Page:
Audrey Williams-Lee appointed to OPRF Board of Education | Bob Skolnik

The school board at Oak Park and River Forest High School is back to full strength. At a special meeting July 18 the board voted 6-0 to appoint Oak Park resident Audrey Williams-Lee to the school board to replace Kebreab Henry who resigned from the school board in May because he moved out of the district.

Williams-Lee, who will serve the rest of Henry’s term which runs until 2025, was picked from a field of 13 candidates who applied to fill the vacancy. Six semifinalists were invited to appear before the board last month and Williams-Lee and two other finalists, lawyer Patience Clark-Keys, and project manager Leslie Stephenshaw had second interviews with the school board this month in closed session.

“We had three fabulous finalists,” said school board president Tom Cofsky.

After interviewing the third finalist, who was Williams-Lee, on July 18 the board deliberated for about 45 minutes in closed session before returning to open session to unanimously approve the appointment of Williams-Lee.

“We kind of came to consensus,” Cofsky said.

Cofsky said Williams-Lee stood out for a few reasons.

“She is well versed in the matters going on in the district,” said Cofsky said. “She’s board ready. She has a complimentary background to the rest of the board with her personal expertise in areas and she’s committed to the students of the district.”

Williams-Lee extensive background in human resources stood out. She currently works as the Chief People Officer at Lurie Children’s Hospital and has spent her entire professional career working in human resources, mostly in the corporate world.

Williams-Lee graduated from Northwestern University with a bachelor’s degree in industrial engineering. She earned a master’s degree in organizational behavior from Benedictine University. She began her career in HR working for Unilever and worked for McDonalds for 12 years. She has been at Lurie for two years and has also worked in HR for Hyatt Hotels, W.W. Granger and Opportunity International.

“I’ve worked in all aspects of human resources,” Williams-Lee said in her June appearance before the school board.

Williams-Lee was sworn in remotely as none of the finalists were present when the board made its choice.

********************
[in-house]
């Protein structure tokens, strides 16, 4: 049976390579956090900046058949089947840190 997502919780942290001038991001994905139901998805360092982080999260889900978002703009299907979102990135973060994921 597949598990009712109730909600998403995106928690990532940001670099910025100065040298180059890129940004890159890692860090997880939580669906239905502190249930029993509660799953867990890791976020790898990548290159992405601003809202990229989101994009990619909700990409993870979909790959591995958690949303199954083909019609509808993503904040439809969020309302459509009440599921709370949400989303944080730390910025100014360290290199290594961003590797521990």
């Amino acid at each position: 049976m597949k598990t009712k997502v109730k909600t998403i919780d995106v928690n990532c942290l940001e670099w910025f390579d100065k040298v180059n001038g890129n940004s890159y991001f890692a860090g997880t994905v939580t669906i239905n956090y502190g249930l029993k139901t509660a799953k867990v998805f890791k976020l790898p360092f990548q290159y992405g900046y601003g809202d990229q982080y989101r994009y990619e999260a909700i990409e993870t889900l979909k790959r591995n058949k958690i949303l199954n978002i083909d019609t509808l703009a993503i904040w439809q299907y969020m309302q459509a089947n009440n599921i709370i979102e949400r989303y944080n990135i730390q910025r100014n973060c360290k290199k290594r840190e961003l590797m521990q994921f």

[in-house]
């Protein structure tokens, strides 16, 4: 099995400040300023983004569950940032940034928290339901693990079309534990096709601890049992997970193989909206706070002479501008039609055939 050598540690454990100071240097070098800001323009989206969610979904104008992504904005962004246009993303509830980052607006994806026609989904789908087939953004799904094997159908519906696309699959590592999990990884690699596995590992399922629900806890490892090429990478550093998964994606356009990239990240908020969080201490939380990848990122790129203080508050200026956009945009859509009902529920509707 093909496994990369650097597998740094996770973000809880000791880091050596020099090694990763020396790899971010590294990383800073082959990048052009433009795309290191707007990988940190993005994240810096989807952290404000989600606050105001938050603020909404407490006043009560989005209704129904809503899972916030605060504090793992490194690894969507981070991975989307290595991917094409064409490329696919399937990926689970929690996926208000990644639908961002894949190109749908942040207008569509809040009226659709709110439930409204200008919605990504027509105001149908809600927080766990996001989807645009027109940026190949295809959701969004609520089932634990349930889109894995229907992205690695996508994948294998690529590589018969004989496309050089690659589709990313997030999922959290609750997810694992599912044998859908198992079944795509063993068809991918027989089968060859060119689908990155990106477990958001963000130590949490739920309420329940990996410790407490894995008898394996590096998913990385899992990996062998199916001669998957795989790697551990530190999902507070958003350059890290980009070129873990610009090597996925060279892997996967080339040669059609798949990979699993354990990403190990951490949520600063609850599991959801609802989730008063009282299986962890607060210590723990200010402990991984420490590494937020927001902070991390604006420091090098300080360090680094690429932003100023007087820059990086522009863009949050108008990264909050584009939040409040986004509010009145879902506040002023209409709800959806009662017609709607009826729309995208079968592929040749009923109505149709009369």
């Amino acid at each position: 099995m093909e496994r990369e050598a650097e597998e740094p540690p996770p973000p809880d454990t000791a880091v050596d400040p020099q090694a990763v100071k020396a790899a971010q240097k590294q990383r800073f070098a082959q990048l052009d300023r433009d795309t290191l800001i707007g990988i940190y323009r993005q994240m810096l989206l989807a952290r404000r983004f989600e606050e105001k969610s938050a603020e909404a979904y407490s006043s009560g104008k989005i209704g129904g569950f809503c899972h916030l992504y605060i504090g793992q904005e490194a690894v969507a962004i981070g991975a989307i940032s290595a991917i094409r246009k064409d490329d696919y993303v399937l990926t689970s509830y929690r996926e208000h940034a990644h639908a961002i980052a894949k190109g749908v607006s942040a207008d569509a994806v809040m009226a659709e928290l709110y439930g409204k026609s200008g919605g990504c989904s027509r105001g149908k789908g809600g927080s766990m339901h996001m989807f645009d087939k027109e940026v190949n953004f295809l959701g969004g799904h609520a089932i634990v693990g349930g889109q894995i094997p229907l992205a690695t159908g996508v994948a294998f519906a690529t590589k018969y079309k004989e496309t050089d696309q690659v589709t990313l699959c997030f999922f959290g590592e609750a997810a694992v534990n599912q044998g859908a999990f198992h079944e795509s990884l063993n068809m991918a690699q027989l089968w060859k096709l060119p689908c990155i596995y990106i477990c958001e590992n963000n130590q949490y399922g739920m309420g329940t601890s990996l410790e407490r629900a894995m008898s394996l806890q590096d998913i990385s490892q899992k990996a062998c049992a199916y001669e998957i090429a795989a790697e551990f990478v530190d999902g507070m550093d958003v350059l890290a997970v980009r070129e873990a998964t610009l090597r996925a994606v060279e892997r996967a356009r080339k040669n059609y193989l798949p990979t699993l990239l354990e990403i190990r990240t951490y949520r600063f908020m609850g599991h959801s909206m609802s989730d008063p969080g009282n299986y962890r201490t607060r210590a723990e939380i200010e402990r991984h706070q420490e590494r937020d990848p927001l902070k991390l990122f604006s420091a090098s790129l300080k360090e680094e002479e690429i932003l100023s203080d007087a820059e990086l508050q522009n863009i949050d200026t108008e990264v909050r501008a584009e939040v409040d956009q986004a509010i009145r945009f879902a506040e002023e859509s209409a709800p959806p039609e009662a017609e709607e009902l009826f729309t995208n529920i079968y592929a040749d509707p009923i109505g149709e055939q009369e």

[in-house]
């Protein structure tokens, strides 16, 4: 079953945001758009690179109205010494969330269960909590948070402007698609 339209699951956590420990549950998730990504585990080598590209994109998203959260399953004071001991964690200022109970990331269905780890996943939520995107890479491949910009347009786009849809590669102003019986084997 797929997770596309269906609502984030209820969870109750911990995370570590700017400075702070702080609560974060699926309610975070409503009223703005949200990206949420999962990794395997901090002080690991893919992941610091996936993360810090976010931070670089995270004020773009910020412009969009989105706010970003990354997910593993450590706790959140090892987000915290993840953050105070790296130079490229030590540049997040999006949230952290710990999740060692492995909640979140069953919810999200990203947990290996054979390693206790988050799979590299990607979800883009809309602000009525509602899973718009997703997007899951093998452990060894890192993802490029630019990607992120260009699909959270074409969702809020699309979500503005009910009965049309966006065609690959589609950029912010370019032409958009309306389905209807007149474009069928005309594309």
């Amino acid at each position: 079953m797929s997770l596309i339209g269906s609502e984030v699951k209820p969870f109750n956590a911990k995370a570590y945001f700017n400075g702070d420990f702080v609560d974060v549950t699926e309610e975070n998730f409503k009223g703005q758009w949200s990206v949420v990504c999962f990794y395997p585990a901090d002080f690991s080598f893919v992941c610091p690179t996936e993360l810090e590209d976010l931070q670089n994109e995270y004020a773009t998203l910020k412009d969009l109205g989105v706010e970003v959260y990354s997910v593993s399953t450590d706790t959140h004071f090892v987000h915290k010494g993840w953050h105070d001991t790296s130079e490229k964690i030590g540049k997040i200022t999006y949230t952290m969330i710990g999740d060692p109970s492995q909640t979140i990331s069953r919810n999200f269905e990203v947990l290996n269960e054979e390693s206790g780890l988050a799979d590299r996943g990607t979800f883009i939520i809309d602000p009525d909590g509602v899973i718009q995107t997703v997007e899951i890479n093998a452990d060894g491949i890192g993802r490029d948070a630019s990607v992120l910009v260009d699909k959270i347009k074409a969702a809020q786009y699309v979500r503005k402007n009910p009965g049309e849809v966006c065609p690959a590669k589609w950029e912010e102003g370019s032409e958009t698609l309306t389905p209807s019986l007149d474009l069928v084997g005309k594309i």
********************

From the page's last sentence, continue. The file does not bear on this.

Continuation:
Williams-Lee becomes the only Black member of the school board which was left without a Black member when Henry resigned. She will be one of two women on the school board. Williams-Lee has lived in Oak Park for 23 years. She is the mother of two sons, one of whom has graduated from OPRF and another who is a current OPRF student.

In her first appearance before the school board in June Williams-Lee said that one of her sons had an IEP and another was an honors student. That has, she said, given her broad perspective about the school and how it deals with different kinds of students.

“I want our high school to be very vibrant; I want it to be radically inclusive, I want it to be excellent,” Williams-Lee said.

In that same appearance Williams-Lee said that her top priority would be mental health. She noted that national statistics show that female students, LGBTQ+ students and Black students were having higher rates of mental health issues.

She also said she had a strong commitment to equity, which she defined as providing students what they need to be successful.

“I think the new freshmen curriculum is something that is much needed,” Williams-Lee said.

In June Williams-Lee told the school board she thought the school needed to do a better job of getting information out to parents about the new honors for all freshman curriculum and get more buy in from parents for its equity efforts.

“Bringing others along isn’t always about facts and numbers,” Williams-Lee said. “In my experience, it’s a lot about emotion, it’s a lot about people feeling heard and feeling that their voices are understood and sometimes you can’t even get through to people with the facts until they feel that you connect with them from an emotional perspective.”

Williams-Lee told the board that two basic values for her are respect and transparency.

“Respect means you’re always listening to people, you’re considering other points of view,” Williams-Lee said. “You may not always agree, but you come to the conclusion. And transparency means that you’re very open and honest about how and why.”

After being sworn in, Williams-Lee was asked whether there was anything she wanted to say.

“I am very excited to join the board and to help move forward all the important work,” Williams-Lee said.

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